Fig. 21 is an illustration of a vehicle seat coupled to a seat track and illustrating various seat manipulation controls.
Fig. 22 illustrates a removable seat attachment mechanism.
Fig. 23 illustrates an exemplary embodiment of vehicle seat floor attachment features with the vehicle seat removed.
DETAILED DESCRIPTION OF EXEMPLARY EMBODIMENTS
Before beginning the detailed description of an exemplary embodiment, several general comments are warranted about the applicability and the scope of the present invention.
First, the illustrations relate to a seat (also can be referred to as a chair) particularly adapted for motor vehicles, such as cars, SUVs, vans, trucks, buses and the like, but the invention is applicable also to seating used in aircraft, railroad vehicles, nautical vehicles or other environments. The illustrated seat is a back seat of a van or SUV and is also referred to as a stadium seat. The seat typically is located in the second and third rows of a vehicle. The seat may be configured as a bucket seat, split seat or a bench-type seat. The seat can be configured to a 20%, 40% or 60% seat structure.
Second, the seat of the present invention is illustrated in the Figures as a padded seat having certain contours, trim and the like. While this configuration is presently preferred, a wide variety of seat configurations and appearances will benefit from use of the mechanical support and movement mechanisms. Also the exterior of the seat can be covered by fabric, vinyl, leather or other materials known and used in the seating art.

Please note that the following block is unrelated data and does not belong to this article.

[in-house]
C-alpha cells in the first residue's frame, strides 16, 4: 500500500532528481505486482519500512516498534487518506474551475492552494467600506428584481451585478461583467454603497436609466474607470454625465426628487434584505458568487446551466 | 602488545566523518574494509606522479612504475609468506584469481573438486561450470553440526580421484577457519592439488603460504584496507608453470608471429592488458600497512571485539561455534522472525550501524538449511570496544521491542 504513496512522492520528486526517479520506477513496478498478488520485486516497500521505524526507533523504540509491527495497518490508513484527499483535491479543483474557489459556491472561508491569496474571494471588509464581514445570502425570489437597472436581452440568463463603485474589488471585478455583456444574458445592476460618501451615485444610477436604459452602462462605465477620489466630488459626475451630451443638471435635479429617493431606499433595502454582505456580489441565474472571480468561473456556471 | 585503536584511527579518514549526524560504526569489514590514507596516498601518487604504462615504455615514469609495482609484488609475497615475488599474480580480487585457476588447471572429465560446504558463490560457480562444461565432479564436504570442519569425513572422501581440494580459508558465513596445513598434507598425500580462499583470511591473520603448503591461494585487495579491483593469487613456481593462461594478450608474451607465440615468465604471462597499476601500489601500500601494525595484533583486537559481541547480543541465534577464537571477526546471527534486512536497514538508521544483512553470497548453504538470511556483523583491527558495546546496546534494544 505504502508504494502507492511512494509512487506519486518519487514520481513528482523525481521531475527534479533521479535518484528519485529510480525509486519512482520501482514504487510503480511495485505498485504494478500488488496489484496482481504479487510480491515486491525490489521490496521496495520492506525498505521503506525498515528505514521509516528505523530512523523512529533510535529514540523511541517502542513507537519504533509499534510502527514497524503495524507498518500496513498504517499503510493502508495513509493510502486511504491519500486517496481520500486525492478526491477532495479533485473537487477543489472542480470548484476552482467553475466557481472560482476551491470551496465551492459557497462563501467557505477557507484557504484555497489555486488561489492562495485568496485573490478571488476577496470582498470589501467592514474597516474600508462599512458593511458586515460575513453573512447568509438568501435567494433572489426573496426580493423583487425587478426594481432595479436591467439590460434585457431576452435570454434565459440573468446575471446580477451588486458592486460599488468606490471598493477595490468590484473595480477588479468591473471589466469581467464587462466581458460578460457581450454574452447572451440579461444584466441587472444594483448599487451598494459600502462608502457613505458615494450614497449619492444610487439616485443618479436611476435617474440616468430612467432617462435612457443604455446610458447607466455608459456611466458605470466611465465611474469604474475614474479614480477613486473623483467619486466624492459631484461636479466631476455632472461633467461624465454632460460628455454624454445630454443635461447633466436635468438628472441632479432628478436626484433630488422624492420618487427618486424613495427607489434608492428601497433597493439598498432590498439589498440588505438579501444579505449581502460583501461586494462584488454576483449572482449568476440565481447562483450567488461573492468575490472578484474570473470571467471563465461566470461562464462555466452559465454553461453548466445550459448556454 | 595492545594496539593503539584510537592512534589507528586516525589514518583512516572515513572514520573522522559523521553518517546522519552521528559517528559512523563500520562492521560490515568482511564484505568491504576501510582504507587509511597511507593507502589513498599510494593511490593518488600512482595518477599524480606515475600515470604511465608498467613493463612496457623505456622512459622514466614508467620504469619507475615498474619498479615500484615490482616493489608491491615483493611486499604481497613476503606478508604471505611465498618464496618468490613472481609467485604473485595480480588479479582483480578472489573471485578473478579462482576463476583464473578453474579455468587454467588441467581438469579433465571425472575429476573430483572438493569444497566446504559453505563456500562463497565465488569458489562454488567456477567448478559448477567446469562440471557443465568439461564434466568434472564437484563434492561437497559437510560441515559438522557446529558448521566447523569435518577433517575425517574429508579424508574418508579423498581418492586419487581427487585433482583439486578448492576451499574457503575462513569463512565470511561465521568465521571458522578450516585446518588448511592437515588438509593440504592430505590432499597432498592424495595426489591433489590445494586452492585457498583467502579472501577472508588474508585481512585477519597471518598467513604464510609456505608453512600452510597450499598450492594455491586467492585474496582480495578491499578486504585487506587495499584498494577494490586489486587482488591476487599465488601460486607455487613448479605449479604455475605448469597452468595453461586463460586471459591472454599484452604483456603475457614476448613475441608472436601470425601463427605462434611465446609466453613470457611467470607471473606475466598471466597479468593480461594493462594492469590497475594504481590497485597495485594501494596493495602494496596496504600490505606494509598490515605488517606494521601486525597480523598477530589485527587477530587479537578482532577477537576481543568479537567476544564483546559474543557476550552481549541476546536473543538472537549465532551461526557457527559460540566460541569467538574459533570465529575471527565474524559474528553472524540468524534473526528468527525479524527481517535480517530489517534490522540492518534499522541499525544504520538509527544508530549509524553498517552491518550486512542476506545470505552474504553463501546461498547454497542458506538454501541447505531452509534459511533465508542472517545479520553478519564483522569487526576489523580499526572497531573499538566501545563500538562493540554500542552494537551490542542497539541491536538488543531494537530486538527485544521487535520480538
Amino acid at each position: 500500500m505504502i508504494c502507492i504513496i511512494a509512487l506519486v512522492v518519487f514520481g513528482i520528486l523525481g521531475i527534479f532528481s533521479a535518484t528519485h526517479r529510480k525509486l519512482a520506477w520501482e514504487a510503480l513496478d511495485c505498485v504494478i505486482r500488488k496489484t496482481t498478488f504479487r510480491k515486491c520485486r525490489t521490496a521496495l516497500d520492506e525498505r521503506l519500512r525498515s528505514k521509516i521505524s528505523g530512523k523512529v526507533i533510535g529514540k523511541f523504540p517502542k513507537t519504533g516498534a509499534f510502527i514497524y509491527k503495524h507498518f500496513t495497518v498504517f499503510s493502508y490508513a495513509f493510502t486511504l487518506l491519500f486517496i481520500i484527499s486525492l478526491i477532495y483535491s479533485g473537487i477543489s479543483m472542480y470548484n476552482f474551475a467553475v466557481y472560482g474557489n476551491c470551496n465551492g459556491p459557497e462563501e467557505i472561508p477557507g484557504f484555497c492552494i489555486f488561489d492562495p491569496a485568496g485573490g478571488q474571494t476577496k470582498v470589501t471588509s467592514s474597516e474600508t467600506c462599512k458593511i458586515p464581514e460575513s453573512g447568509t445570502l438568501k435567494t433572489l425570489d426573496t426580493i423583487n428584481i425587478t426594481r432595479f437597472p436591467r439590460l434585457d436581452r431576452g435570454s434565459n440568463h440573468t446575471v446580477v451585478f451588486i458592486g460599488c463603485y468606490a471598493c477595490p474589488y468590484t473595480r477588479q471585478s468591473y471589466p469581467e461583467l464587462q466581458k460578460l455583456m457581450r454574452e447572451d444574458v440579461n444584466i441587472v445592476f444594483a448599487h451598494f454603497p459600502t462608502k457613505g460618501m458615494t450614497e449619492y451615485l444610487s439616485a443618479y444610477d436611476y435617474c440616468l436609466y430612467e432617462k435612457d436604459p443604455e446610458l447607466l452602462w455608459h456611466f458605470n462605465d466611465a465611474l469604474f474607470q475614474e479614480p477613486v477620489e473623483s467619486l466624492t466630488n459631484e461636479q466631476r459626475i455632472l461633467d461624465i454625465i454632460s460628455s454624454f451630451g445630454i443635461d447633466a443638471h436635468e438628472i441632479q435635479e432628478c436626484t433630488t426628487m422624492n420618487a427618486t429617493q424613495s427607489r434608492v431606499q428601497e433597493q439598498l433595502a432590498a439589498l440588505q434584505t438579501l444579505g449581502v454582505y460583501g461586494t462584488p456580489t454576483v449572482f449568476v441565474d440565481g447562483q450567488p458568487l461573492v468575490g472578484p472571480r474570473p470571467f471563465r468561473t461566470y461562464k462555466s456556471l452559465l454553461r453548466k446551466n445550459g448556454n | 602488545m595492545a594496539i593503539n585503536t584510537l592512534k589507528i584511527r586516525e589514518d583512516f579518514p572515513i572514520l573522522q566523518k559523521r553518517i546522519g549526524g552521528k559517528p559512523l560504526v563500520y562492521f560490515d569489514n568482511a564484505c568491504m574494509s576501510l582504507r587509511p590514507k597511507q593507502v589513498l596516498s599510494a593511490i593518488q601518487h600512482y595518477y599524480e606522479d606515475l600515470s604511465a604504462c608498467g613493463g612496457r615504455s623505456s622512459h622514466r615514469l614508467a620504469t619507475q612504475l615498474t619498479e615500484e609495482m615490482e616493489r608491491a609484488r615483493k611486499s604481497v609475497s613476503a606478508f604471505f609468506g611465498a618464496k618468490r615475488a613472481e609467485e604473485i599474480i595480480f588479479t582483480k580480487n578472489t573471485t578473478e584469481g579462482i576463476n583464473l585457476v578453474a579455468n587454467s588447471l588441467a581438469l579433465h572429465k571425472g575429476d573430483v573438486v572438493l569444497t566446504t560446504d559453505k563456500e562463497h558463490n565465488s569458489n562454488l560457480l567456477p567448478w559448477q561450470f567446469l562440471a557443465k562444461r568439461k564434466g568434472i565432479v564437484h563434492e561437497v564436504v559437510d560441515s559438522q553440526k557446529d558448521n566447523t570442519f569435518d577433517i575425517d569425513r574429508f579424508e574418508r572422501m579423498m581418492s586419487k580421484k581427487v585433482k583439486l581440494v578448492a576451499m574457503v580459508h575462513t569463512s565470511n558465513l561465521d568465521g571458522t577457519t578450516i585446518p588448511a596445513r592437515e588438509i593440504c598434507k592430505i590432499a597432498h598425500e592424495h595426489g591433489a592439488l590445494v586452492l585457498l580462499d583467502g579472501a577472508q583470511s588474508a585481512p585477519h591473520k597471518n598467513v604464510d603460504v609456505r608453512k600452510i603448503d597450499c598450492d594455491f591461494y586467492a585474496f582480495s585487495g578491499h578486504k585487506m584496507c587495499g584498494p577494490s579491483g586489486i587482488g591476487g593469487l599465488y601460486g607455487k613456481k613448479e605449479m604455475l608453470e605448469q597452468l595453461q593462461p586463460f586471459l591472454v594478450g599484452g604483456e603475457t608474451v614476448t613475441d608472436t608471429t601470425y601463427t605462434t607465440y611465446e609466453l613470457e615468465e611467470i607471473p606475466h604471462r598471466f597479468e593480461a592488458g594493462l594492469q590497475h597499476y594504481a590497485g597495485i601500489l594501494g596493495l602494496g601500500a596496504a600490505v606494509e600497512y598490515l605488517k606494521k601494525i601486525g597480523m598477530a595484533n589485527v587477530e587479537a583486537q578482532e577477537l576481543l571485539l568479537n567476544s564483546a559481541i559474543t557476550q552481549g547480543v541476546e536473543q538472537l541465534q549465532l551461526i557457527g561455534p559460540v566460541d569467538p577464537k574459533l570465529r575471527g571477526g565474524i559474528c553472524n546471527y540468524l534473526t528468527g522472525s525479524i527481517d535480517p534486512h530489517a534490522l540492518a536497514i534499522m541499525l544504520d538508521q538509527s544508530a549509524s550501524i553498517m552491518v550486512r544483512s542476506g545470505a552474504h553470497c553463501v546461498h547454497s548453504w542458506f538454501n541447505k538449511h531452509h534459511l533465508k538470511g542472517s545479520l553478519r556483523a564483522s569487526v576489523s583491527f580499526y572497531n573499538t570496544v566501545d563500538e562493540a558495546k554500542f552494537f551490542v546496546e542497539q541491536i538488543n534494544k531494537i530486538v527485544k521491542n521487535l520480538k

Third, with regard to the seat described later herein, substantial modifications can be made as long as they remain within the invention's intended scope. For example, while certain mechanical systems are described to move seat components to achieve certain results, other mechanisms, manual or powered could be substituted therefore. For example, where a screw drive is used in moving the thorax pivot location, other mechanical equivalents including, but not limited to, four bar linkages, air or hydraulic cylinders, air bladders, rack and pinion systems, cams and cables, gears, etc. could be employed. They could be replaced by other known or subsequently developed support mechanisms. These mechanisms do not, in and of themselves, form part of the present invention, but when combined with the other pivot, support, rotation and moving mechanisms define the invention and result in more comfortable seating for the occupant.
Referring generally to the Figures there is shown a vehicle seat 10 for use in a vehicle 5 of any known type. The vehicle seat 10 includes a seat cushion frame 12 which supports a cushioned seat 14 and a seat back frame 16 supporting a seat back 18. Seat cushion frame 12 and seat back frame 16 are independently pivotally connected to a seat bracket 20 (See Figs. 15 and 16). The seat 10 can be either a manually adjustable seat or may be provided with electric motors to provide automated adjustment and electronic control of the seat. Such manipulation can be accomplished by the use of a change of position mechanism coupled to the seat back frame 16 and seat cushion frame 12. It is also contemplated that two separate mechanisms may be used to provide flexibility in seat configuration. The change of position mechanism may provide for the seat back frame 16 to move in proportional relation to the seat cushion frame 12 at a predetermined ratio. The seat 10 is connected to the vehicle floor 6 of a vehicle 5 in any of a variety of configurations or designs which allow for the movement and adjustment of the seat 10 within the vehicle 5 for example, seat tracks 22 as illustrated in Figs. 2, 4-6, 9-10, and 17-21 can be utilized. The vehicle seat 10 may optionally include a headrest which may also be adjustable with respect to an occupant of the seat 10 such as any known or appropriate headrest.